While we wended our way through the menu some bread arrived with two anonymous pats of butter. Only on asking were we told they were ‘smoked butter’ and ‘chicken butter’ – which would have been a good thing to mention straightaway, particularly for the vegetarian among us: they were both brownish and slightly gloopy if perfectly edible but one butter done well rather than two slightly odd ones would have perhaps been better.
We were given a very pleasant amuse-bouche of parsnip soup to start off with which looked and tasted great, and then embarked on the starters: Orkney hand-dived scallops, with cannellini beans, chicken and truffle, which seemed a lots of ingredients; piglet belly, with octopus, squid and soy consomme, and Scottish salmon, with goat’s yoghurt, dill and miso. They were all very tasty, even if the Scottish salmon looked in danger of being dominated by what looked like seaweed, and there was certainly a lot of effort and attention to detail going into each dish.
For mains we had the Wagyu burger – it seemed rude not to – the fish of the day which was cod, and the contender for weirdest dish of the meal, described on the menu as ‘Herefordshire beef fillet (ashed), burnt vegetables, ricotta and duck ravioli and truffle’.
We also ordered a selection of sides: steamed spinach, cobb salad, chips and Scottish mussels with garlic and butter, but which also came with a lot of pearl barley too.
The burger was pronounced ‘very tasty,’ the cod was ‘nice but way too salty’ (this from someone who always had a lot of salt on her food) and the sides were perfectly fine with the exception of the cobb salad, whose square-cut chunks of ham made it look as it it had been bought in an service station forecourt.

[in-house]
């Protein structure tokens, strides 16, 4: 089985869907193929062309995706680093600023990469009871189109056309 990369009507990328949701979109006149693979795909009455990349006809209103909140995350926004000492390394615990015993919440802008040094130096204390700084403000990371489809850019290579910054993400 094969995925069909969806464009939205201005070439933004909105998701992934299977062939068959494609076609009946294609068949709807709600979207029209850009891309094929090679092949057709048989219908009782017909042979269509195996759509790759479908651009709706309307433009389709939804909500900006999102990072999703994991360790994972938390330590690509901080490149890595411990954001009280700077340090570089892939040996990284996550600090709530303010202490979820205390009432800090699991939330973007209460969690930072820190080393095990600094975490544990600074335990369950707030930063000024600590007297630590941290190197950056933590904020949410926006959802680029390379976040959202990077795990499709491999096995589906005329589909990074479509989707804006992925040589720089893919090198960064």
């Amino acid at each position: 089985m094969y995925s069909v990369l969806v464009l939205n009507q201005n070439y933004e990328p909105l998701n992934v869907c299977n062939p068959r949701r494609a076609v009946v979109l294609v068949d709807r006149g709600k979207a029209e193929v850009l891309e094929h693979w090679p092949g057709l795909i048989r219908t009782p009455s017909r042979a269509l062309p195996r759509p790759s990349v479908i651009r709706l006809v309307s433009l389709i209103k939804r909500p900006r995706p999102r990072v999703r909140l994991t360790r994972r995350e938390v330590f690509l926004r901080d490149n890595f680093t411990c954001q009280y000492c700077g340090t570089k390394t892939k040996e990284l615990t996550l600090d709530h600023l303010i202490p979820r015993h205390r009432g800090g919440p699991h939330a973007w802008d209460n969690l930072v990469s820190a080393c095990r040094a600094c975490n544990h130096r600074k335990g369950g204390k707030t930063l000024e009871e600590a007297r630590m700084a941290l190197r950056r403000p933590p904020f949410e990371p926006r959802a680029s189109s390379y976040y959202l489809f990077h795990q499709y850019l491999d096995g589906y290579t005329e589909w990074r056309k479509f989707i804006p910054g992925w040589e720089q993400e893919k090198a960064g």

My beef fillet was an impressively large slab and tasted pretty good, but the ‘ashed’ surrounds didn’t do it many favours and the whole effect of being placed on the dark plate with the burnt vegetables meant it didn’t look like the world’s most appetising dish.
It was at the dessert course that the meal really came alive. We were fairly full by then but, in the interests of research we thought we’d give it a go – and mainly out of curiosity too as the menu didn’t really give much of a hint as to what might turn up.
What did turn up was great fun – visually lively, full of flavour and a delight both to eat and to look at, so all of a sudden the meal was elevated from a fairly unusual but hit and miss affair, to one which really showed off the chef’s skill and individuality.
We had avoided the chargrilled pear, having had enough of chargrilled things by then, and opted for the ‘chocolate and passionfruit – textures and temperatures’ and the ‘peppermint, chocolate, lemon and peanuts.’
They were both delicious and were polished off rapidly in spite of having been too full to eat anything more just a few minutes ago. They showed what the rest of the meal should have been like – fun and quirkiness that actually made sense, rather than just being a little odd – and showed that still only 25, Adam Handling has got a great future on the restaurant scene. If there was any justice, the desserts would be the stand-out memory of the meal. However there’s just no getting away from those burnt vegetables…